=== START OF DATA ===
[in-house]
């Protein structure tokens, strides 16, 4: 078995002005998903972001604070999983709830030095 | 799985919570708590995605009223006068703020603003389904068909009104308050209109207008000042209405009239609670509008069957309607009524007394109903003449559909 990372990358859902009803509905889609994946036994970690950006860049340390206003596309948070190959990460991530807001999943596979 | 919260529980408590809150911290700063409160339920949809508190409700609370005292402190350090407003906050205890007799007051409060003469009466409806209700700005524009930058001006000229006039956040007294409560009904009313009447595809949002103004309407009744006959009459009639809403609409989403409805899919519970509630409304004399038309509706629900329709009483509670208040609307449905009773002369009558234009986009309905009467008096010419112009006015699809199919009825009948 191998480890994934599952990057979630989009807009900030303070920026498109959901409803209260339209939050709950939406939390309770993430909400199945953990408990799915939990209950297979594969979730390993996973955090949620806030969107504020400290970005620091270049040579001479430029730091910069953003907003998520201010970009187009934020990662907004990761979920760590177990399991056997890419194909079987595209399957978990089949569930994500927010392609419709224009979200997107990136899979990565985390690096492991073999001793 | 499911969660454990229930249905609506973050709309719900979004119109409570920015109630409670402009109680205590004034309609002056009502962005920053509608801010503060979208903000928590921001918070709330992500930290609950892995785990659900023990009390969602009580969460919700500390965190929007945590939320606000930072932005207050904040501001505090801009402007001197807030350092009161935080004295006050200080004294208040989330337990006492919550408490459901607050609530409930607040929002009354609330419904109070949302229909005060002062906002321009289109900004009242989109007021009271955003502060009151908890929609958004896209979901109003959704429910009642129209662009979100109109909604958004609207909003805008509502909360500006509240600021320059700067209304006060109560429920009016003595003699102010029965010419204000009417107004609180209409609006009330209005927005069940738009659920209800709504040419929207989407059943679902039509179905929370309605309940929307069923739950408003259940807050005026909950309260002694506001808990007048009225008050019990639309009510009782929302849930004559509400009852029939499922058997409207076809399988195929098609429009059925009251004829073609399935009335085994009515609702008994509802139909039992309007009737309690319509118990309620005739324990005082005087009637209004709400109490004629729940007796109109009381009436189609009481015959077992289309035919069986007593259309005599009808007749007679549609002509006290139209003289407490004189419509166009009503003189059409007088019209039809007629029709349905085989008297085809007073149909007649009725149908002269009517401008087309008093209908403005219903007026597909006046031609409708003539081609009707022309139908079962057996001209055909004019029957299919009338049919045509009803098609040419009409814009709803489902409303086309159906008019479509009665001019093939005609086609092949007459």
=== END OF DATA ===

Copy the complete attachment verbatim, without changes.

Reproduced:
[in-house]
């Protein structure tokens, strides 16, 4: 078995002005998903972001604070999983709830030095 | 799985919570708590995605009223006068703020603003389904068909009104308050209109207008000042209405009239609670509008069957309607009524007394109903003449559909 990372990358859902009803509905889609994946036994970690950006860049340390206003596309948070190959990460991530807001999943596979 | 919260529980408590809150911290700063409160339920949809508190409700609370005292402190350090407003906050205890007799007051409060003469009466409806209700700005524009930058001006000229006039956040007294409560009904009313009447595809949002103004309407009744006959009459009639809403609409989403409805899919519970509630409304004399038309509706629900329709009483509670208040609307449905009773002369009558234009986009309905009467008096010419112009006015699809199919009825009948 191998480890994934599952990057979630989009807009900030303070920026498109959901409803209260339209939050709950939406939390309770993430909400199945953990408990799915939990209950297979594969979730390993996973955090949620806030969107504020400290970005620091270049040579001479430029730091910069953003907003998520201010970009187009934020990662907004990761979920760590177990399991056997890419194909079987595209399957978990089949569930994500927010392609419709224009979200997107990136899979990565985390690096492991073999001793 | 499911969660454990229930249905609506973050709309719900979004119109409570920015109630409670402009109680205590004034309609002056009502962005920053509608801010503060979208903000928590921001918070709330992500930290609950892995785990659900023990009390969602009580969460919700500390965190929007945590939320606000930072932005207050904040501001505090801009402007001197807030350092009161935080004295006050200080004294208040989330337990006492919550408490459901607050609530409930607040929002009354609330419904109070949302229909005060002062906002321009289109900004009242989109007021009271955003502060009151908890929609958004896209979901109003959704429910009642129209662009979100109109909604958004609207909003805008509502909360500006509240600021320059700067209304006060109560429920009016003595003699102010029965010419204000009417107004609180209409609006009330209005927005069940738009659920209800709504040419929207989407059943679902039509179905929370309605309940929307069923739950408003259940807050005026909950309260002694506001808990007048009225008050019990639309009510009782929302849930004559509400009852029939499922058997409207076809399988195929098609429009059925009251004829073609399935009335085994009515609702008994509802139909039992309007009737309690319509118990309620005739324990005082005087009637209004709400109490004629729940007796109109009381009436189609009481015959077992289309035919069986007593259309005599009808007749007679549609002509006290139209003289407490004189419509166009009503003189059409007088019209039809007629029709349905085989008297085809007073149909007649009725149908002269009517401008087309008093209908403005219903007026597909006046031609409708003539081609009707022309139908079962057996001209055909004019029957299919009338049919045509009803098609040419009409814009709803489902409303086309159906008019479509009665001019093939005609086609092949007459």